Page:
Chappelle’s “The Closer” Receives Mixed Reviews


Nick Cosenza, Centurion Staff

Comedian Dave Chappelle released a new Netflix comedy special titled “The Closer” on October 5, 2021. The special is the sixth, and final, edition of a six-part series deal he signed with Netflix in 2016. Chappelle, best known for his stand-up comedy and self-titled, satirical sketch comedy show, is no stranger to backlash.

He has a long history of making controversial jokes, and has often received mixed reactions. The 72-minute comedy special lives up to Chappelle’s controversial standards. He pokes fun at a variety of sensitive topics, spanning from police brutality and racial injustice to HIV and vaccinations. The main target of Chapelle’s jokes in this special were members of the LGBTQ+ community, specifically transgender people.

They remained the butt of his jokes throughout the entire length of the show. The special received widely mixed reviews. Some people felt the special was distasteful and insensitive. Bryonna Trimarco, an 18-yearold early-education major from Southampton, did not find much humor in the special. “I’m a big fan of comedy, so I can appreciate almost any joke, even if it’s at the expense of myself or others.” laughed Trimarco, “But honestly, I didn’t really find ‘The Closer’ particularly funny. He was way over the top with the gay jokes, and they just weren’t funny.”

Not everybody hated it, the negative reviews were met with some positive feedback. 18-year-old psychology major, Carly Kimball, found humor in Chapelle’s jokes. “Comedians poke fun at everybody. Their only goal is to make you laugh.” Kimball said, “Afterall, it was a comedy special. I imagine it’s pretty difficult being a comic in the world we live in today.”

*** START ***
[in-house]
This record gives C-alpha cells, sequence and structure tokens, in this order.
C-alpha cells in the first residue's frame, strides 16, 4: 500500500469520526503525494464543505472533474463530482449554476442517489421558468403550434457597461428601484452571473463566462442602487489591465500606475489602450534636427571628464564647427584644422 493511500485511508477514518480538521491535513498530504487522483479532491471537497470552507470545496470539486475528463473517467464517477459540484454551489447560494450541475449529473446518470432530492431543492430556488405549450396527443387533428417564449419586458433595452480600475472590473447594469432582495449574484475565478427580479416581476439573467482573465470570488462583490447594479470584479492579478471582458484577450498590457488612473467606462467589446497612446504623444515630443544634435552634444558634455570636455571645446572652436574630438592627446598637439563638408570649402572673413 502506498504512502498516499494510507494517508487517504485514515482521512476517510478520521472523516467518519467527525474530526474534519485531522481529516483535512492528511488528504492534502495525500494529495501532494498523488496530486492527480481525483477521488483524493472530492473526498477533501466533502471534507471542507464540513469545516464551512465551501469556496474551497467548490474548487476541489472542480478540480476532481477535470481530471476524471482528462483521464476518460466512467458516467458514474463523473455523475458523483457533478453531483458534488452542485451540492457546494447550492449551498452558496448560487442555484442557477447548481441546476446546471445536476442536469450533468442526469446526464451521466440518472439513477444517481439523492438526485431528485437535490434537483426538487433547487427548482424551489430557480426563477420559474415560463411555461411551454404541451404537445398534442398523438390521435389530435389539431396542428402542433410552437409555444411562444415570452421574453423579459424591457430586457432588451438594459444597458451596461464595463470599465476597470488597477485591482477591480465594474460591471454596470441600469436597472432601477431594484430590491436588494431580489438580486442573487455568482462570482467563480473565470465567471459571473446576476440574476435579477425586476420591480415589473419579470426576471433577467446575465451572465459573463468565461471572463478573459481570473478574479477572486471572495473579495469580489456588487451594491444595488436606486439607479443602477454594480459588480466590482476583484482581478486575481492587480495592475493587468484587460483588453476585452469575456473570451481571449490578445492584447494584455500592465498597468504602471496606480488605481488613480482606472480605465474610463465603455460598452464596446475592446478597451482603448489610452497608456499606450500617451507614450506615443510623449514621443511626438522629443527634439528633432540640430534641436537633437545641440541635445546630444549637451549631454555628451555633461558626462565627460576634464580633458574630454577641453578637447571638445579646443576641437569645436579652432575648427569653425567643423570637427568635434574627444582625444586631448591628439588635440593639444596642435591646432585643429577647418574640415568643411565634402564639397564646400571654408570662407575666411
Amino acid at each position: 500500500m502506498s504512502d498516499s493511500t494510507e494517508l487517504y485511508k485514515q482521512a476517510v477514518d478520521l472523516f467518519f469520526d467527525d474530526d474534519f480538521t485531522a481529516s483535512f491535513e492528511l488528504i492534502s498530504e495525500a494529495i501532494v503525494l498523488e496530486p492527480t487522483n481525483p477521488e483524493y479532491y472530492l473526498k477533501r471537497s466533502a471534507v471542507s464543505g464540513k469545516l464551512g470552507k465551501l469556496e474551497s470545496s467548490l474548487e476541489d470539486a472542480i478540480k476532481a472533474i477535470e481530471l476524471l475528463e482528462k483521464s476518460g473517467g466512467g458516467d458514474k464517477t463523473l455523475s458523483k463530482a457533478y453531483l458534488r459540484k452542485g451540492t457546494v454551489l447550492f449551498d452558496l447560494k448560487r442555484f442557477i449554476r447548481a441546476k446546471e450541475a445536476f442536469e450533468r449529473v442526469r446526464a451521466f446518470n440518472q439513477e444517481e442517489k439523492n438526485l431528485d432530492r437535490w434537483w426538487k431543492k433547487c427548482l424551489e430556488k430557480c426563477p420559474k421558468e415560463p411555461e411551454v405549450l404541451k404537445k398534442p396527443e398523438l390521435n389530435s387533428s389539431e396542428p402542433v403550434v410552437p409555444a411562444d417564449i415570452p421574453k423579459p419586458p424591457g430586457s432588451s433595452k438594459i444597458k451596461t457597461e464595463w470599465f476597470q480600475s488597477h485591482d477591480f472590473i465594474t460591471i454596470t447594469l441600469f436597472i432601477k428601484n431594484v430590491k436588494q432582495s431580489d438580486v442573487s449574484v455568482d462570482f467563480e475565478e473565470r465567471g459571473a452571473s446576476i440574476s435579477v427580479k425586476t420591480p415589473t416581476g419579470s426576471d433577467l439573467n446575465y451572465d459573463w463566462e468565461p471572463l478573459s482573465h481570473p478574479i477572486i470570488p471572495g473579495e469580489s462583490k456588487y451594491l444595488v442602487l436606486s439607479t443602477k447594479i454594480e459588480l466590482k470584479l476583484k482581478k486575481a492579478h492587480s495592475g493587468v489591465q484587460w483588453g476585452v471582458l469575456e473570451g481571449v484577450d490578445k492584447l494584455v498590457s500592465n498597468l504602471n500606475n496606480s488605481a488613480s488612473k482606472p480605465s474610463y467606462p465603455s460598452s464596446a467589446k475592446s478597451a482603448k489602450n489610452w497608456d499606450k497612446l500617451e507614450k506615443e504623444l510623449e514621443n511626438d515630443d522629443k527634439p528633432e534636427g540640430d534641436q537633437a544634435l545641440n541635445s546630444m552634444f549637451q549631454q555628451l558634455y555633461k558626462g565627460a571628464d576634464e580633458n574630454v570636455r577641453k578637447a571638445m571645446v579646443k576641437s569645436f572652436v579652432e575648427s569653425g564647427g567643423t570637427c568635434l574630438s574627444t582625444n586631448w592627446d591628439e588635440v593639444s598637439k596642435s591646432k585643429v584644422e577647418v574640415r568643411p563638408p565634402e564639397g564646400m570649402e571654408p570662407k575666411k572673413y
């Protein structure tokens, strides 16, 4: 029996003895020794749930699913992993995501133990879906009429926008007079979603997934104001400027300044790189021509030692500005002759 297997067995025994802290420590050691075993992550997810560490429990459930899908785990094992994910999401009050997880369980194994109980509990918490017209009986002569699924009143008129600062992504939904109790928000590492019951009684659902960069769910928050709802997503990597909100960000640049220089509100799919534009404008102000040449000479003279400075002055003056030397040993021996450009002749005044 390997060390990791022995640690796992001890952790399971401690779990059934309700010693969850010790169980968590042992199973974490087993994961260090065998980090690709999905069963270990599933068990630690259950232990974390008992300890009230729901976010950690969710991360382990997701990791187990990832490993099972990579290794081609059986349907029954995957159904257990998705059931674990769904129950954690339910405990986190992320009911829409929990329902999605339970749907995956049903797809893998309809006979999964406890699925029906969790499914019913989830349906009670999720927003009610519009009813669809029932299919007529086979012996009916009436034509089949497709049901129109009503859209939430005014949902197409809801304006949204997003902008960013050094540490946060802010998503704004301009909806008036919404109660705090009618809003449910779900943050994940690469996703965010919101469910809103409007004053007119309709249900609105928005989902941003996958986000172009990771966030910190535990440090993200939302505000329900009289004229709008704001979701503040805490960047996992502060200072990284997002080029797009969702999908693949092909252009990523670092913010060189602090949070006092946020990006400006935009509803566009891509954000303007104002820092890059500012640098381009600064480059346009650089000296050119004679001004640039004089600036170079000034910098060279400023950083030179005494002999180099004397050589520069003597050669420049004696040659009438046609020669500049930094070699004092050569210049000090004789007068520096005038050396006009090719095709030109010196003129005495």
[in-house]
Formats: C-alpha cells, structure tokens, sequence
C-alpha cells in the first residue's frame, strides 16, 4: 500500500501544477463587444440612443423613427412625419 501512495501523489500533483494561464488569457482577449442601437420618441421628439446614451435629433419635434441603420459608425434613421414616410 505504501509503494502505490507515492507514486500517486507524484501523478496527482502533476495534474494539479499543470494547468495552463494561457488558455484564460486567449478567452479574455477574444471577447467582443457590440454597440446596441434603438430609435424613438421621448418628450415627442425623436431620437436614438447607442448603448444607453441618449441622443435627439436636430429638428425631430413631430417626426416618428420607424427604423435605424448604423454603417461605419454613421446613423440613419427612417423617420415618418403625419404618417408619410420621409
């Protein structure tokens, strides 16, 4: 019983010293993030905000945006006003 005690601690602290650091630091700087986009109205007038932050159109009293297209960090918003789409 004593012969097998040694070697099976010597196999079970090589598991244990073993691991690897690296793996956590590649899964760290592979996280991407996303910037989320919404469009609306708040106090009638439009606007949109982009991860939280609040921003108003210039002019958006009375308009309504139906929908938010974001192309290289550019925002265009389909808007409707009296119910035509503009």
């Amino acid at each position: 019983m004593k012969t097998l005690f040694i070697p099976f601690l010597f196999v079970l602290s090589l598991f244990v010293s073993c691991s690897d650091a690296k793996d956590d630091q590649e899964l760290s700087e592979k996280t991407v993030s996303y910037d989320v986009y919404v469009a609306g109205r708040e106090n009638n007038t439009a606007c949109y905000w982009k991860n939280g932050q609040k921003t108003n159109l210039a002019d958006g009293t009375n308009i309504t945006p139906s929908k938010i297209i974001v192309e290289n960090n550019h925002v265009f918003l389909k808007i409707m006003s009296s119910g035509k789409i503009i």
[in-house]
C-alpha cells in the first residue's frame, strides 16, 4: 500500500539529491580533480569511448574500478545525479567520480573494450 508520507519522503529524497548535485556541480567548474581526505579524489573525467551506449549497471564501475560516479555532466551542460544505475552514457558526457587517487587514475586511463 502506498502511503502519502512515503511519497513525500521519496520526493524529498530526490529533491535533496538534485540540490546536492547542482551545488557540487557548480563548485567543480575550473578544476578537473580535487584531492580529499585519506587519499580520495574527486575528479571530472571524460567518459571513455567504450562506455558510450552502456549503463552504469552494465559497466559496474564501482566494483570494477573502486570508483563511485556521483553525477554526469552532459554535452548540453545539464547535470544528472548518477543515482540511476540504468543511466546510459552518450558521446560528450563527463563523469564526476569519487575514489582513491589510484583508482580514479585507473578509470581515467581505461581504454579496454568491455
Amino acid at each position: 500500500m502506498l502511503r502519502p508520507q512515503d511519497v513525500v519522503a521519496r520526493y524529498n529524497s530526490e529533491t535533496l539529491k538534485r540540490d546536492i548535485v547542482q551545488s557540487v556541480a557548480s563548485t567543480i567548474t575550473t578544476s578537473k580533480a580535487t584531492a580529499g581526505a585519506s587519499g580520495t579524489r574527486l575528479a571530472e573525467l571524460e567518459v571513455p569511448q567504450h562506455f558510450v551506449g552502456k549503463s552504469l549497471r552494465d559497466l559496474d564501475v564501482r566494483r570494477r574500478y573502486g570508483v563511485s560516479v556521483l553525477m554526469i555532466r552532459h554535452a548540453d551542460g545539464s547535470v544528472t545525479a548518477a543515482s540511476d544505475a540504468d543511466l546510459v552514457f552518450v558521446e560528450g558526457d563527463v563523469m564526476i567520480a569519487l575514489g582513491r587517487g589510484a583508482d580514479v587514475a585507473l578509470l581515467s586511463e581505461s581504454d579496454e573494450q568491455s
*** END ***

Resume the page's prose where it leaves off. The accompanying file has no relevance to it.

Following the backlash that Netflix received, the Chief content officer, Ted Sarandos, defended the company’s actions of publishing the special. He believes Chappelle is guaranteed the right to “artistic freedom” and comedy should not be censored. Similarly, the family of the late transgender comedian, Daphne Dorman, defends Chappelle’s special. Dorman’s sister recalls that Chappelle is a long-time ally to the LGBTQ+ community and a good friend to her sister.

Trans comedian, Flame Monroe, also defends Chappelle’s comedy, emphasizing how sensitive the world has become. Other comedians, like Mx. Dahlia Belle, believe his jokes are a window into his own intolerance and that his comedy becomes less meaningful when he speaks on topics like these in a disrespectful way.

Comedian Jaye McBride believes his approach was distasteful. She believes jokes about trans people can be funny, even if made by straight people, but not when they come from a place of disrespect like Chappelle’s did. Chappelle responded to the backlash with a willingness to meet with representatives from the trans community, but he warns that he will not bend to anybody’s demands. Chappelle strongly defends his work as a comedian and remains unapologetic about the special.